Previously at the ICA - Events
15 Dec 2012
Weird, repulsive, sexy or glamorous, the image of Prince is as sensual and unforgettable as his sound. Author, journalist and academic Sarah Niblock examines how Prince is a master of the power of imagery in marketing, self-styling himself as someone ethically ambiguous, androgynous and aspirational.
Whether he is stealing the limelight from the models in tomato satin and sunglasses at Paris Fashion Week or reclining seductively in brocade and doe-eyed mascara in one of his films, Prince commands our attention. How could this 5ft 2ins multi-ethnic feminised male make such a profound and memorable visual impact? A visual journey through some of his most iconic fashion moments shows how Prince utilises a dazzling array of visual signifiers from head to toe. Whether he’s sporting that iconic lavender raincoat in Purple Rain to adjusting the cufflinks of his immaculate jazz suits, Prince’s exuberant campness, full of visual puns, comments on the banality of white, mainstream, Western masculinity.
His theatrical ethnic masculinity offers a powerful visual and symbolic assault on the mainstream. His dandified zoot suits harness the raw energy and anger of hard-time street fashion coupled with decadence and indifference to aristocratic mores. Mapped against the vigorous representations of white American rock, Prince’s preoccupation with gender bending, the feminine and the effete is startling. Over three decades his look, with all the indisputable signifiers of femininity, class and ethnicity, has helped reconfigure our views around sexuality, race, gender and normalized behaviour.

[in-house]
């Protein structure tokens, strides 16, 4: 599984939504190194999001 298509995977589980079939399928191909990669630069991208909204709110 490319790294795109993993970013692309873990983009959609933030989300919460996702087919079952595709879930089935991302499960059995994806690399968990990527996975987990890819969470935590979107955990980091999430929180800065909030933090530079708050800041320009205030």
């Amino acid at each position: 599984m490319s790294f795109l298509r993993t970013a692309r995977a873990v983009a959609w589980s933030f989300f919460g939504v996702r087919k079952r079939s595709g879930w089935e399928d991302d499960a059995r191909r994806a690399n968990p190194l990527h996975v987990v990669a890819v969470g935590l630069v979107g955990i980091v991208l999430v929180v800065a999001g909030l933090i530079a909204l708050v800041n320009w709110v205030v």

Sarah Niblock is Professor of Journalism at Brunel University, London. She is the author of Prince: The Making of a Pop Music Phenomenon (Ashgate 2012, co-written with Stan Hawkins) and several other books, chapters and journal articles on journalism and visual culture. She has been a journalist for more than 20 years, writing news and features for the national and regional print media including Company and Cosmopolitan magazines. Her latest book, Media Professionalism and Training, is due to be published by Palgrave Macmillan shortly.